Like I said – dark.  Thus far I am still able to channel the malaise into energy to keep going.  To learn ways to produce energy from Biomass; to eck out literally tons of produce from suburban backyards; to produce liquid biofuels from waste products from permaculture farms… to build the tools that may (will?) be necessary to soften the landing of Overshoot.  Optimism and Hope are now, if it was ever doubted, very necessary skills to have in your urban homesteading tool box.  

May your hearts and thoughts stay positive and hopeful.

May you continue to Be the Change.


5 Responses

  1. If I let myself get too overwhelmed with all of this, I start losing it. I also read mostly nonfiction, but have for the last year added fiction and more poetry along with the real, true stuff. I couldn’t go on without allowing fresh air and sunshine in. There are good things going on out there and no one has to carry the whole load on his or her back. All we can do is what we can do and to be happy is one those things. I hope you find some peace.

  2. Good post, Rob.

    Like you, I’ve been watching the events of the last few months unfold and I cannot believe that we will emerge at the far end of this ‘process’ and find life-as-usual waiting for us.

    We have become a pampered and lazy nation, and I fear it will take great upheaval to shake us out of our collective doldrums. The American nation has a backbone of steel, but it’s buried under a lot of fat right now, and it’ll take some work to get back into fighting shape.

    Having optimism (tempered by knowledge of what’s coming and what must be done) is a must… for our children if not for us.

  3. Thanks Rob. Similar thoughts from me and the reason my blog has fallen away lately. It’s a tough situation. On one hand I’m happy that I saw what was coming, and that we got somewhat prepared (although not as far as I hoped) but on the other hand I see what kind of impact it will have on those around me, and it concerns me. Really concerns me.

    I still talk to people every day who don’t get it. They are talking about buying stocks on the dips and looking through the ads for good prices on sale items. Try to talk to them but don’t want to get labeled too much as a scary guy. So, I just bide my time and wait. It’s especially gut wrenching when I look around at work and realize that almost non of them is prepared to be let go, but we work in the mortgage department at a life insurance company. It’s just a matter of time, in my opinion.

    You’ve been an inspiration to me to get more involved locally which started this summer and is still rolling.

  4. I took a hiatus from posting for about two months for exactly this reason. What is important to cling to at this point is Hope, even irrational hope. Prior to my epiphany of empowerment I had a long fight with parts of me I’d just assume have never met. I learned something though, apprehension and caution are good, but despair gets us absolutely nothing, nada, zilch. Hope, even irrational unfounded delusional optimism means we at least aim for a solution, and if we fall short…well then we remained human to the last.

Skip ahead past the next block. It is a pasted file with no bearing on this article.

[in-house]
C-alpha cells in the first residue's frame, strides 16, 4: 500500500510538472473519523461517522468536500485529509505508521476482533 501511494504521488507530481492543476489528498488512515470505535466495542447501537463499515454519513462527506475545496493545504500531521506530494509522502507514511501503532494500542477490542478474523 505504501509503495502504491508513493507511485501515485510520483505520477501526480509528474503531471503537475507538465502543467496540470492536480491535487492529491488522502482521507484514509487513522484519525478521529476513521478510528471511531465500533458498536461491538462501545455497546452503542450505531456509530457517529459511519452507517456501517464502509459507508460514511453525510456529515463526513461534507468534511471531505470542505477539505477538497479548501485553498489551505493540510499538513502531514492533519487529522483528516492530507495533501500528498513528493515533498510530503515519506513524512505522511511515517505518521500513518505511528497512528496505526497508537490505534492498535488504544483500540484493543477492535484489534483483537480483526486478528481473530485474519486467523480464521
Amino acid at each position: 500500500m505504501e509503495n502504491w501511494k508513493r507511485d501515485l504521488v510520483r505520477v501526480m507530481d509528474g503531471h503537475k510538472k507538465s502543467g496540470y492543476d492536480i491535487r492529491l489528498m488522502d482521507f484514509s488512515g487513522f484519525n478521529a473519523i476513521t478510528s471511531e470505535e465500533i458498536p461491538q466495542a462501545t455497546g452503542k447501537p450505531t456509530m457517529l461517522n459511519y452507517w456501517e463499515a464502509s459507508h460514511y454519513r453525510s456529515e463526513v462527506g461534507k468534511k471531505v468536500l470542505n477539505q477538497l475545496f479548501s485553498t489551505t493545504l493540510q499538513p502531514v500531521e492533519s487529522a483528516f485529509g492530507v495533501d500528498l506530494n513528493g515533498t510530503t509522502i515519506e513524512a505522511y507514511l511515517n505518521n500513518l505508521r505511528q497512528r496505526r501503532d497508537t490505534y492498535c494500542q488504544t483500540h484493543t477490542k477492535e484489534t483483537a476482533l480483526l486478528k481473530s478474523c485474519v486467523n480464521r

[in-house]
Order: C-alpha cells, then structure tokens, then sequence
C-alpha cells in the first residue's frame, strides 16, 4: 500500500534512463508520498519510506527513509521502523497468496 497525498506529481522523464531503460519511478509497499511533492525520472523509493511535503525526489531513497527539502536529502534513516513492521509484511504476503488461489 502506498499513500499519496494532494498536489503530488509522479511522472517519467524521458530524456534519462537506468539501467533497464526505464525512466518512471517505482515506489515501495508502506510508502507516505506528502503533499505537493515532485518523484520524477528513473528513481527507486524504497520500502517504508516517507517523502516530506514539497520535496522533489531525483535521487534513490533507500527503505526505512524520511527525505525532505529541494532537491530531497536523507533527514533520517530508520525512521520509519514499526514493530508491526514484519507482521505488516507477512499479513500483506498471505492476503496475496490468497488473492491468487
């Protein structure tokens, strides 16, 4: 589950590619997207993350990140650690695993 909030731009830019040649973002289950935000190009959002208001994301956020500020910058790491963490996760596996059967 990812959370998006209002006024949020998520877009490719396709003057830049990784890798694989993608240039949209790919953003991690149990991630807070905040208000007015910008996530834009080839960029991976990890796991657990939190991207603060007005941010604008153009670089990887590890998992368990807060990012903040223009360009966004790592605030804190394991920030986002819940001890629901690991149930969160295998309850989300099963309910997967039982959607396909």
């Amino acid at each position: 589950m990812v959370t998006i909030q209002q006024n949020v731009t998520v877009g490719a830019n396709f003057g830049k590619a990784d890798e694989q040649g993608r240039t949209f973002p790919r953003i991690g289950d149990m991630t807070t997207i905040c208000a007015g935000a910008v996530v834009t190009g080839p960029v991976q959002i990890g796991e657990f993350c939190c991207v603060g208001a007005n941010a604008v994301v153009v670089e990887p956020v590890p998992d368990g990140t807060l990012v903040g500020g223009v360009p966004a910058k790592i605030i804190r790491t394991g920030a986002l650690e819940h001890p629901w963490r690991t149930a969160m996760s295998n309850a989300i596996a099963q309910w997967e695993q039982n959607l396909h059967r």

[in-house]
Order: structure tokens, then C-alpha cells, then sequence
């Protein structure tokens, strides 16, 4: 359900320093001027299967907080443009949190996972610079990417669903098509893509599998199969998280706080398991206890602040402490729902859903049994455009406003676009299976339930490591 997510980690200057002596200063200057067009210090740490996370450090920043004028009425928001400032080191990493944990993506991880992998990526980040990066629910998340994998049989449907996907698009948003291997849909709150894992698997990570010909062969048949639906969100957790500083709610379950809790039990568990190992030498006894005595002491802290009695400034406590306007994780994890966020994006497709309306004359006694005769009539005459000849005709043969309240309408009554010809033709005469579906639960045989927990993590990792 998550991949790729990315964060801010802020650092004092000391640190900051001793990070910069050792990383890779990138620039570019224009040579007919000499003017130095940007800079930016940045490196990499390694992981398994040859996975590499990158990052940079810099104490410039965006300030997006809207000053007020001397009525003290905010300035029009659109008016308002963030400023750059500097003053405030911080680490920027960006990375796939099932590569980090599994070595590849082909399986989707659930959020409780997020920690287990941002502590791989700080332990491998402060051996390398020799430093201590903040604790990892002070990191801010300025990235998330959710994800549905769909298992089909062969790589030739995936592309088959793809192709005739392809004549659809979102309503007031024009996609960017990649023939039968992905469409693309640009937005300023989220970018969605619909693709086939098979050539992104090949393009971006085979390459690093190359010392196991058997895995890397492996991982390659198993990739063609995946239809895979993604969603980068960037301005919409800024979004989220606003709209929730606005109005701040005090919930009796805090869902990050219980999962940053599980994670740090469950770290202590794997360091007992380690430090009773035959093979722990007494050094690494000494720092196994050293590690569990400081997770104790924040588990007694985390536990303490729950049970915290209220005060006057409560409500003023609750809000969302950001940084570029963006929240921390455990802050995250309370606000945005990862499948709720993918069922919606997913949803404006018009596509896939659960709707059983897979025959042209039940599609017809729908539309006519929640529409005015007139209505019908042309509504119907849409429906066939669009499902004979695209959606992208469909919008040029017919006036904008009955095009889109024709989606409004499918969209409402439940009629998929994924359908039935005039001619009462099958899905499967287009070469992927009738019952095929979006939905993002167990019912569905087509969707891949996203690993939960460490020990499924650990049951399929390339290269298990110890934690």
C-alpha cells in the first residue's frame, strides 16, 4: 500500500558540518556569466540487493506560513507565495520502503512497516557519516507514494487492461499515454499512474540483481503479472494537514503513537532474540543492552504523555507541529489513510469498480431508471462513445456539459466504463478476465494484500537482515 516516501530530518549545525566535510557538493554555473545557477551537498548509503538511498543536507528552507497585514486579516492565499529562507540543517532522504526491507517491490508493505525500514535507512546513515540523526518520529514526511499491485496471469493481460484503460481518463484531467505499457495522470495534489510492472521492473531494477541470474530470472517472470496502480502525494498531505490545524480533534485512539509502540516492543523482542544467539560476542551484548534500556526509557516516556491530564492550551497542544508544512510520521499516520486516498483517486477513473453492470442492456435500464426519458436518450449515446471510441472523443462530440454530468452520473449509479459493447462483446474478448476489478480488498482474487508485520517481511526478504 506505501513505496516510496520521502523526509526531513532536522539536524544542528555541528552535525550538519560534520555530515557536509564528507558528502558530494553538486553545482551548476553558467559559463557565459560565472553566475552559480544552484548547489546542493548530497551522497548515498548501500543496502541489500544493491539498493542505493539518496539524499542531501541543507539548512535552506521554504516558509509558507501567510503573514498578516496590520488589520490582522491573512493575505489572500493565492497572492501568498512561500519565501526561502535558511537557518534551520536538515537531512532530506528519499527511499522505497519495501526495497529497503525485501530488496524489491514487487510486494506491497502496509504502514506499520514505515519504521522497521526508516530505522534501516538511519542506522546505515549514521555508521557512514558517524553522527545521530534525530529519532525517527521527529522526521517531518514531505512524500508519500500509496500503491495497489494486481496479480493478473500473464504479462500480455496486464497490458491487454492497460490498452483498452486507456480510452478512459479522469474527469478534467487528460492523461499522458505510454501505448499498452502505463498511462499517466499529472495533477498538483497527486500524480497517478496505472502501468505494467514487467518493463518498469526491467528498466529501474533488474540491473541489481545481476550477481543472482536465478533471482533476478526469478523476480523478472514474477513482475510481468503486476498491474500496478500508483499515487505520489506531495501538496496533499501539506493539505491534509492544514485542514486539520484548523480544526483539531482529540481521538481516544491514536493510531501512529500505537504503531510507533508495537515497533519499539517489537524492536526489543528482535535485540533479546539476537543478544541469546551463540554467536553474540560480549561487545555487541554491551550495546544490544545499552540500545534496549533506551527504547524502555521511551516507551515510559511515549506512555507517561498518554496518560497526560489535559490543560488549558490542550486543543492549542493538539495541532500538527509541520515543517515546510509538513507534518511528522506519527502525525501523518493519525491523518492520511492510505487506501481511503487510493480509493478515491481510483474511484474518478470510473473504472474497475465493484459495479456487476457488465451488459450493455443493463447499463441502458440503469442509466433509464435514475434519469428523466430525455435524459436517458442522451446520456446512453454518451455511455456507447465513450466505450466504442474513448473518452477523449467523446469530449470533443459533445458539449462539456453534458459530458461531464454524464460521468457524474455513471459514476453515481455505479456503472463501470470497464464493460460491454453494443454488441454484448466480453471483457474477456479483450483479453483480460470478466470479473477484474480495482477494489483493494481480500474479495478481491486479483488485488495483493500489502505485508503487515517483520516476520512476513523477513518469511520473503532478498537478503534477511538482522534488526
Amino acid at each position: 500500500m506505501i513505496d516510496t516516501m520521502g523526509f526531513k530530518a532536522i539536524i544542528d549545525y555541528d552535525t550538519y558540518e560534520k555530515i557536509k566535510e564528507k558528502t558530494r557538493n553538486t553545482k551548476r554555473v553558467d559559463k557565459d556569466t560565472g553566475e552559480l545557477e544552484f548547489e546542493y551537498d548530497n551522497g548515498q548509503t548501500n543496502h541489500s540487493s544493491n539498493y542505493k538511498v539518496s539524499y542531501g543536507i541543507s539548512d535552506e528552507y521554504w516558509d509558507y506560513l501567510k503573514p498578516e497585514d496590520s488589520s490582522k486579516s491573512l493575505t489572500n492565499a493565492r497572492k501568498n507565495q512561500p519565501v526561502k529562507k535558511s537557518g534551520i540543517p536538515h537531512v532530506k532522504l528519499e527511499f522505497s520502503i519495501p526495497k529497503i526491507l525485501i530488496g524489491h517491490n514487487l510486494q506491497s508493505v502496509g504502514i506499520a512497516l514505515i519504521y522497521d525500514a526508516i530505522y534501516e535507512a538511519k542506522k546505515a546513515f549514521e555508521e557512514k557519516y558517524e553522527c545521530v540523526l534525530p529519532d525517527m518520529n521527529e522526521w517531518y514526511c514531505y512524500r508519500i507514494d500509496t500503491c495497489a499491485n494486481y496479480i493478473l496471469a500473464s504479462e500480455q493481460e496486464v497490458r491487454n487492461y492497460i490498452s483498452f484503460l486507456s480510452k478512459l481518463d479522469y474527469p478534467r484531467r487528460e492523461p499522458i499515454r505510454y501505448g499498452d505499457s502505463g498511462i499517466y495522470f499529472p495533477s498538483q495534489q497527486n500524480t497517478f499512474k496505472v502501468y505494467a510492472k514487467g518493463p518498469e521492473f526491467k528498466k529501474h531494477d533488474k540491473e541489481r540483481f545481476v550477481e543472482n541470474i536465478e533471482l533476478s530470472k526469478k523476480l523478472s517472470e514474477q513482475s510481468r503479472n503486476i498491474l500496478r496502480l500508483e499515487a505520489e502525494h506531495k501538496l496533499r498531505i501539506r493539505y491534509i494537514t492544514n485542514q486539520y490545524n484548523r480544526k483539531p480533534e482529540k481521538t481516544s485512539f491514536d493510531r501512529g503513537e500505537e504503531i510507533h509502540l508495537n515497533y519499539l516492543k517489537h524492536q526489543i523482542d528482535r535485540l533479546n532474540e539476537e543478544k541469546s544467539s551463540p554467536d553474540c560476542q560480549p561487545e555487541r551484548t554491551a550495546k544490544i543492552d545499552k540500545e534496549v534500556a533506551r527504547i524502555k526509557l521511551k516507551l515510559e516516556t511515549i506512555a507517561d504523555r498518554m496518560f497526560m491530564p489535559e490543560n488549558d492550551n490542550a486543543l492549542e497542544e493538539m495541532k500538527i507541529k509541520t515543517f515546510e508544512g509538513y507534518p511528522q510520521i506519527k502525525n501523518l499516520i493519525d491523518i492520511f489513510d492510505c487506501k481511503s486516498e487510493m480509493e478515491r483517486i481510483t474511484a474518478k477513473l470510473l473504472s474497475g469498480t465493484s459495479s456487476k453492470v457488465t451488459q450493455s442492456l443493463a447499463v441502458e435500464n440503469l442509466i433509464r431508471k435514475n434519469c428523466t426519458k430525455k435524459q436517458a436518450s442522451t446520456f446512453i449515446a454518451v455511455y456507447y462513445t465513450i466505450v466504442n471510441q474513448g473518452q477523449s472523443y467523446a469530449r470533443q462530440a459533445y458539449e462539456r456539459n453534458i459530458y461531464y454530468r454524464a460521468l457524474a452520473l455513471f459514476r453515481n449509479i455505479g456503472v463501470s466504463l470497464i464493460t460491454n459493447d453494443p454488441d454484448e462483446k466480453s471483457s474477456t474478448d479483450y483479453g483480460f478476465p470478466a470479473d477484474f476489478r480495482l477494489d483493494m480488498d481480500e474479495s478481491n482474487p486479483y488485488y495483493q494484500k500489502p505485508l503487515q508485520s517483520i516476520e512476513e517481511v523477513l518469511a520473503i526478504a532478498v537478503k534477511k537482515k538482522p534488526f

Look what happens when we collectively let fear make decisions for us. Seven years of living like PTSD victims lashing out at anyone who doesn’t agree. Lord knows the next batter on deck to take a swing at leadership isn’t as progressive as I’d prefer, but his desire to truly unite may just be the most desperately needed progress of all.

    Thomas Crumb wrote in The Magic of Conflict, that any conflict is the result two entities who have not reached the fullest potential of their relationship. It is important to keep separate the ways in which we express our grievances from the genuine source of that grievance. Look no further than Greenspan’s obtuse refutation that his core philosophy of objectivism, the notion penned by Ayn Rand that any impediment to free exercise is bad, that those who have and seek more are righteous. The idea that one need not be hindered by such things as egalitarianism and regulation in the sake of fairness, his previous “model” was no longer valid. If Greenspan, the most powerful proponent of this insidious system of “I got mine, its your own fault you’re so behind” can crack, the foundation is not healthy either.

    If nothing else comes from the current financial situation, at least it dealt a blow to a codified system of piracy that has plagued western society for far to long.

    And as Thomas Friedman said, “Its not too late, as long as we start now.”

  5. I hear you. You’re certainly not alone.

    Keep your hands in the dirt. There is sanity there.